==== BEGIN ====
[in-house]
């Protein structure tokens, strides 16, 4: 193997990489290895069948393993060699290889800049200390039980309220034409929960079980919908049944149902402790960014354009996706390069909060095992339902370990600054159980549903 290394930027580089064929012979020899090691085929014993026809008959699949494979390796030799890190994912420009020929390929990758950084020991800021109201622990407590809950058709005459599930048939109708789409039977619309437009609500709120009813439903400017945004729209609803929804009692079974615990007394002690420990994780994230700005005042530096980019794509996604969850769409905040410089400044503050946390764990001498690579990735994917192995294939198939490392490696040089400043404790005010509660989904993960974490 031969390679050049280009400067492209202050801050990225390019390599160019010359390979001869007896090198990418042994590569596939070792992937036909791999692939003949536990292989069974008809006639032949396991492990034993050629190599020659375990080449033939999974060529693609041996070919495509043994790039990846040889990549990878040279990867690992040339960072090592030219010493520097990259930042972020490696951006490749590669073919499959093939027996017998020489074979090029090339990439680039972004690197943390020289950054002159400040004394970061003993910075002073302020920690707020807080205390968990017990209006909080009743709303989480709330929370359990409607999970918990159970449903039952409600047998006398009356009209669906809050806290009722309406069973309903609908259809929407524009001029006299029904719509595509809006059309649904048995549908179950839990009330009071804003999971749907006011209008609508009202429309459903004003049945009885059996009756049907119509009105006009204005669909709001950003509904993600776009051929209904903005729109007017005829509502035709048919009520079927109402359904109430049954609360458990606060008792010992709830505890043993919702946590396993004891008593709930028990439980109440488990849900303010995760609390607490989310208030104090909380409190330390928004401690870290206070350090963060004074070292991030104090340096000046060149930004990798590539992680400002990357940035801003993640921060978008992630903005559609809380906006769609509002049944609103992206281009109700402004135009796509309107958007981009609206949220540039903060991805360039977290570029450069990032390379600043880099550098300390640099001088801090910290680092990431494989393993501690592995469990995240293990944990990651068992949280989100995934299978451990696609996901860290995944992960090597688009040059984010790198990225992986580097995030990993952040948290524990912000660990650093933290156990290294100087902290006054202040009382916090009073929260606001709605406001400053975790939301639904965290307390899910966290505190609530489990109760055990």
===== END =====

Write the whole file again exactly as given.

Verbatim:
[in-house]
């Protein structure tokens, strides 16, 4: 193997990489290895069948393993060699290889800049200390039980309220034409929960079980919908049944149902402790960014354009996706390069909060095992339902370990600054159980549903 290394930027580089064929012979020899090691085929014993026809008959699949494979390796030799890190994912420009020929390929990758950084020991800021109201622990407590809950058709005459599930048939109708789409039977619309437009609500709120009813439903400017945004729209609803929804009692079974615990007394002690420990994780994230700005005042530096980019794509996604969850769409905040410089400044503050946390764990001498690579990735994917192995294939198939490392490696040089400043404790005010509660989904993960974490 031969390679050049280009400067492209202050801050990225390019390599160019010359390979001869007896090198990418042994590569596939070792992937036909791999692939003949536990292989069974008809006639032949396991492990034993050629190599020659375990080449033939999974060529693609041996070919495509043994790039990846040889990549990878040279990867690992040339960072090592030219010493520097990259930042972020490696951006490749590669073919499959093939027996017998020489074979090029090339990439680039972004690197943390020289950054002159400040004394970061003993910075002073302020920690707020807080205390968990017990209006909080009743709303989480709330929370359990409607999970918990159970449903039952409600047998006398009356009209669906809050806290009722309406069973309903609908259809929407524009001029006299029904719509595509809006059309649904048995549908179950839990009330009071804003999971749907006011209008609508009202429309459903004003049945009885059996009756049907119509009105006009204005669909709001950003509904993600776009051929209904903005729109007017005829509502035709048919009520079927109402359904109430049954609360458990606060008792010992709830505890043993919702946590396993004891008593709930028990439980109440488990849900303010995760609390607490989310208030104090909380409190330390928004401690870290206070350090963060004074070292991030104090340096000046060149930004990798590539992680400002990357940035801003993640921060978008992630903005559609809380906006769609509002049944609103992206281009109700402004135009796509309107958007981009609206949220540039903060991805360039977290570029450069990032390379600043880099550098300390640099001088801090910290680092990431494989393993501690592995469990995240293990944990990651068992949280989100995934299978451990696609996901860290995944992960090597688009040059984010790198990225992986580097995030990993952040948290524990912000660990650093933290156990290294100087902290006054202040009382916090009073929260606001709605406001400053975790939301639904965290307390899910966290505190609530489990109760055990």